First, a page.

CHARLESTON, S.C. (WCBD) – The SC State Guard is commemorating 350 years of service. To celebrate, we are highlighting the unique history and continued service of the organization.
Nearly 1,000 men and women make up the all-volunteer force — some with previous military experience, some without — all ready to leave their civilian jobs at a moment’s notice when they are called to action.
The SC State Guard is one of the first to respond to “serious natural or man-made disasters,” with the mission of “quickly [responding] to protect people and property and to help communities recover.”
Throughout the last three and a half centuries, the SC State Guard has continued to carry out that mission.
Established in 1670, it is one of the oldest military organizations in the country.
Originally known as the First Provincial Militia, some variation of the SC State Guard has been continuously defending the state since English colonists first arrived on the banks of the Ashley River.
Perhaps some of the most famous Generals in the history of the organization are those under whom guardsmen served during the American Revolution: Francis Marion (the Swamp Fox), Thomas Sumter (the Gamecock), and Andrew Pickens (the Fighting Elder).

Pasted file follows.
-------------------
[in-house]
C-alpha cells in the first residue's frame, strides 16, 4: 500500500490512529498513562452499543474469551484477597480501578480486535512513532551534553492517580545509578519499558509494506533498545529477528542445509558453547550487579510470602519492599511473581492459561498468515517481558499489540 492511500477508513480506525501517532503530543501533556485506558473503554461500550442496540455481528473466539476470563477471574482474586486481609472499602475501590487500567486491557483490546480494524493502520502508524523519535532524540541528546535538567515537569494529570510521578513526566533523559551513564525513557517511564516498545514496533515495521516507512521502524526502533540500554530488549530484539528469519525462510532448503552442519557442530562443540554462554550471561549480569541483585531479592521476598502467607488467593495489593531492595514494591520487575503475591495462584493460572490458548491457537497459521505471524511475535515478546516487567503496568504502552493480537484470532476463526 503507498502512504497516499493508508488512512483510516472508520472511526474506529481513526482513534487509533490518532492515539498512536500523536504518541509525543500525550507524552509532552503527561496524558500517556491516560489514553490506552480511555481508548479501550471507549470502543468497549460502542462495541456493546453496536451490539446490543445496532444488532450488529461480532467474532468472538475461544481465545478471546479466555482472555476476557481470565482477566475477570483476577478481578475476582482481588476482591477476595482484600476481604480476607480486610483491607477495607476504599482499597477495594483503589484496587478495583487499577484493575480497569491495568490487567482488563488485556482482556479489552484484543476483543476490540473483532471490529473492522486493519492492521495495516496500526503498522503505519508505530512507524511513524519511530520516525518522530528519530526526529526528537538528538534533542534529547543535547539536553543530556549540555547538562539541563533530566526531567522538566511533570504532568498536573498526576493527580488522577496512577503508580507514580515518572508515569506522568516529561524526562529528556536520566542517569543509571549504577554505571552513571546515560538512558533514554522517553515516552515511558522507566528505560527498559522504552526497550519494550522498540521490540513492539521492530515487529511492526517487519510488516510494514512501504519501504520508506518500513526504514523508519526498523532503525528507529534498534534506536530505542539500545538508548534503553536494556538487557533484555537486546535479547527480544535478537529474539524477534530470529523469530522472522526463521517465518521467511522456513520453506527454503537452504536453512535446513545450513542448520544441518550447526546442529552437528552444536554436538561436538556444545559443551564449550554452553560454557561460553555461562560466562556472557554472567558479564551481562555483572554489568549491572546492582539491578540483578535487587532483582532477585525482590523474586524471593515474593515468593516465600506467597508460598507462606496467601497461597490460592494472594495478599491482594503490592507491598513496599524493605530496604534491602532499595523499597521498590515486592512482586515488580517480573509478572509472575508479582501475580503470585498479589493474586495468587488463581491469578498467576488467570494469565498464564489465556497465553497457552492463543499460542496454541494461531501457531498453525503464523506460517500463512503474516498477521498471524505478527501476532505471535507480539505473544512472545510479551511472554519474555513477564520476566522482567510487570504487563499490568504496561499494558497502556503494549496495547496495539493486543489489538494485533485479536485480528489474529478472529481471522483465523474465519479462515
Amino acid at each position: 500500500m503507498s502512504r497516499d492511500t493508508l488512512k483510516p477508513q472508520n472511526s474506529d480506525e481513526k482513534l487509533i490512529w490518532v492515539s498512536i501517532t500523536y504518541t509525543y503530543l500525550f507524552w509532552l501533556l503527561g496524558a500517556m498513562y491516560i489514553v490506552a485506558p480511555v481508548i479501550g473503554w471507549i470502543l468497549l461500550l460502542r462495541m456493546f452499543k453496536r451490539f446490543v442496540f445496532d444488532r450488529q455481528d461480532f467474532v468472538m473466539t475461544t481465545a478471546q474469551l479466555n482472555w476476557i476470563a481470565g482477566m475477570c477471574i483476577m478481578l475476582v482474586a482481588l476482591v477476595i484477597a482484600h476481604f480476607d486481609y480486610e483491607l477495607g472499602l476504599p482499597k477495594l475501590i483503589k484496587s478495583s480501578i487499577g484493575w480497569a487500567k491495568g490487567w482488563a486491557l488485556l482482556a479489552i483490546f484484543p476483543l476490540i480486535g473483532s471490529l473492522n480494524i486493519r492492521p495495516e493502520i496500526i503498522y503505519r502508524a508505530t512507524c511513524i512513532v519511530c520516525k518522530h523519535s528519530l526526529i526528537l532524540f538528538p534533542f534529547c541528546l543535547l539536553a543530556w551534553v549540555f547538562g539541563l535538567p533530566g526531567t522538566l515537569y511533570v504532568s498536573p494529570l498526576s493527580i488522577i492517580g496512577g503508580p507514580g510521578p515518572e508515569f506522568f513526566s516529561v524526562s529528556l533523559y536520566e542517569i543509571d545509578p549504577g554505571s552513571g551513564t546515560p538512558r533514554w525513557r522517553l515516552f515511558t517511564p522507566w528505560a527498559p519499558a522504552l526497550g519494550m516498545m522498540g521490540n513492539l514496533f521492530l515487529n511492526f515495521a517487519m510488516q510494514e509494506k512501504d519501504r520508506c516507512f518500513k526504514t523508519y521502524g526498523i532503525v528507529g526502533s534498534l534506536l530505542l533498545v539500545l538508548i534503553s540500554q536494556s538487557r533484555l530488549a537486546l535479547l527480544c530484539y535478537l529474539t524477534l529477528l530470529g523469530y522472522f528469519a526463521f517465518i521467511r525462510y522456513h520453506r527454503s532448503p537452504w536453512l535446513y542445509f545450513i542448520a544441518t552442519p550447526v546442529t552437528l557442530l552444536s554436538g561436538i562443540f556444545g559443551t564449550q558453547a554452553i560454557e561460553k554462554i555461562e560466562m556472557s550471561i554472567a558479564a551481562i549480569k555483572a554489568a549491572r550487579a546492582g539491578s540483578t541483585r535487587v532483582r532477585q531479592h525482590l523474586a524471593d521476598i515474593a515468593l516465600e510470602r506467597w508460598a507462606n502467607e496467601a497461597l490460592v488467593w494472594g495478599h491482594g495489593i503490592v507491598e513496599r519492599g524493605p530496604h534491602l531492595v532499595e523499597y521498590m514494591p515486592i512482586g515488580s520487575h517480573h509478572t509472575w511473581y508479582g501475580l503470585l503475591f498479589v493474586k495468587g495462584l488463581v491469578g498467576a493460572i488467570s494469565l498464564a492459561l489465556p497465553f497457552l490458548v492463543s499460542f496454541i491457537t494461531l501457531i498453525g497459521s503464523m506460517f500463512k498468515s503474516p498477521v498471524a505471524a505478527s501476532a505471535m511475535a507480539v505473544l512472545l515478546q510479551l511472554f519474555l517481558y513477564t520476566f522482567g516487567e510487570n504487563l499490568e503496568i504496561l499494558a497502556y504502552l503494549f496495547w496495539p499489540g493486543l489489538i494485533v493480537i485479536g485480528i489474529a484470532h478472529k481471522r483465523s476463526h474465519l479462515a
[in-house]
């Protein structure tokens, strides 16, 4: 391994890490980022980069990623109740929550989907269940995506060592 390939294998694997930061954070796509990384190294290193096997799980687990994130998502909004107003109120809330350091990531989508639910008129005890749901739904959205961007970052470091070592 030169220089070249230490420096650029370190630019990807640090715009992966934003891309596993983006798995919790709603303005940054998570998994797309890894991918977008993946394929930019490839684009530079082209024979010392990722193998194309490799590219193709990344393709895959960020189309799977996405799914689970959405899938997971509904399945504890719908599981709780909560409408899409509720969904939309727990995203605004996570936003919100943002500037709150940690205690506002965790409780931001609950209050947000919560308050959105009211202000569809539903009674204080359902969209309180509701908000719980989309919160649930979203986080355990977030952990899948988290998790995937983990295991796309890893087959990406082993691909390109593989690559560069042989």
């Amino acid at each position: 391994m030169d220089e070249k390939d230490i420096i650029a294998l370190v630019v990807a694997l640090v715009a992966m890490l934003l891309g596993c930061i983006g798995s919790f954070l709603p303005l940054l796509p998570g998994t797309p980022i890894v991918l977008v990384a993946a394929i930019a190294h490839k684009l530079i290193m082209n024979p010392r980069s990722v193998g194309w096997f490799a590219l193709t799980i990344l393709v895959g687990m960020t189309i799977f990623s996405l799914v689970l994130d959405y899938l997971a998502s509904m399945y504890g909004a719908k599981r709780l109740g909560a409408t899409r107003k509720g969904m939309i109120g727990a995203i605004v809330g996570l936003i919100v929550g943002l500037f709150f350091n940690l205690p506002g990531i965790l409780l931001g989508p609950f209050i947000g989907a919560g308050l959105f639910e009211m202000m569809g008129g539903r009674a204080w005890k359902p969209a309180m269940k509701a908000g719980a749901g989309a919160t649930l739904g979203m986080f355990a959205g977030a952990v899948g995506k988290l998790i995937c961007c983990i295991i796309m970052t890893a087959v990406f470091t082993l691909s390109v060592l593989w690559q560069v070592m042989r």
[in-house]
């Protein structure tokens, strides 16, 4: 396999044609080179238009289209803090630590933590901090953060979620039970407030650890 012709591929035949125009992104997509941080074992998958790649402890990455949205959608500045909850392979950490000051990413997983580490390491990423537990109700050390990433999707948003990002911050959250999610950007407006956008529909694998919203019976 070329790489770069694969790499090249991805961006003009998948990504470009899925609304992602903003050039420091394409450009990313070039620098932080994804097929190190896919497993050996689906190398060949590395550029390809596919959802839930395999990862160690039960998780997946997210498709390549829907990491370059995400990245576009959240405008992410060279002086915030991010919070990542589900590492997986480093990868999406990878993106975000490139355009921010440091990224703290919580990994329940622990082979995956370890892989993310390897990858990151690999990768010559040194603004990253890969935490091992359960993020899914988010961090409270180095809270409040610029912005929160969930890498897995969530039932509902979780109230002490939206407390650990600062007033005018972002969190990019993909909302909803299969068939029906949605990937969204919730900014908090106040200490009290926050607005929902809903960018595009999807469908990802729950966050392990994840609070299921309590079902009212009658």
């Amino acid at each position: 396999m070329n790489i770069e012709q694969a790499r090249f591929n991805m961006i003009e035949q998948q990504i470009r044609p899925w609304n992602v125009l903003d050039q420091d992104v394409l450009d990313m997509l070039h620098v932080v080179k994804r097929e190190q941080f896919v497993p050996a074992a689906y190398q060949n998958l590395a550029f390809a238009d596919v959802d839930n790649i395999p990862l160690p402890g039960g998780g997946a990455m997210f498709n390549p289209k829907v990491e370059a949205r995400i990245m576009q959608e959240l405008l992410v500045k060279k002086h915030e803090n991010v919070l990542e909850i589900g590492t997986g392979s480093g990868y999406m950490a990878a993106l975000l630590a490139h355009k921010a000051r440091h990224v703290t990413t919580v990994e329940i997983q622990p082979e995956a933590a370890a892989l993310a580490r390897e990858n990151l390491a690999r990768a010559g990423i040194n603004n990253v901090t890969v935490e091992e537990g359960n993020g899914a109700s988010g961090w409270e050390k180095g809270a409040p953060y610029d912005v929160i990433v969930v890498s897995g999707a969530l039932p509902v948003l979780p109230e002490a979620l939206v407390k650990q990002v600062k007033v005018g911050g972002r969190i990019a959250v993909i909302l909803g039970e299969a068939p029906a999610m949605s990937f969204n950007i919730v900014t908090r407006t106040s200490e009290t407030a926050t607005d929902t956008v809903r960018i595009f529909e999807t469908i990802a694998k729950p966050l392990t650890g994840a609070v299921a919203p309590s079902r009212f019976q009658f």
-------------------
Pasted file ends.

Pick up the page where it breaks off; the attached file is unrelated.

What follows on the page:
In 1903, the Militia Act was established, drawing separation between the National Guard and the State Guard.
According to LTC Scott Malyerck, who serves as the public affairs officer for the SC State Guard, the critical distinction between the SC National Guard and the SC State Guard is that “State Guard members do not get paid, nor can they be deployed outside of the state without the Governor’s approval.”
The SC State Guard does, however, act “in coordination with the National Guard, law enforcement, and other state, county, and municipal agencies.”
As part of the SC Military Department, the current SC State Guard serves under the direction of Adjutant General R. Van McCarty, with the Commander-in-Chief being Governor Henry McMaster.
Most recently, the SC State Guard has been heavily involved in many statewide COVID-19 response efforts.
Locally, members of the 1st Civil Support Brigade assisted MUSC in converting a fitness center into a COVID-19 MASH unit.
Although many events to celebrate the anniversary were planned, they have been cancelled due to COVID-19.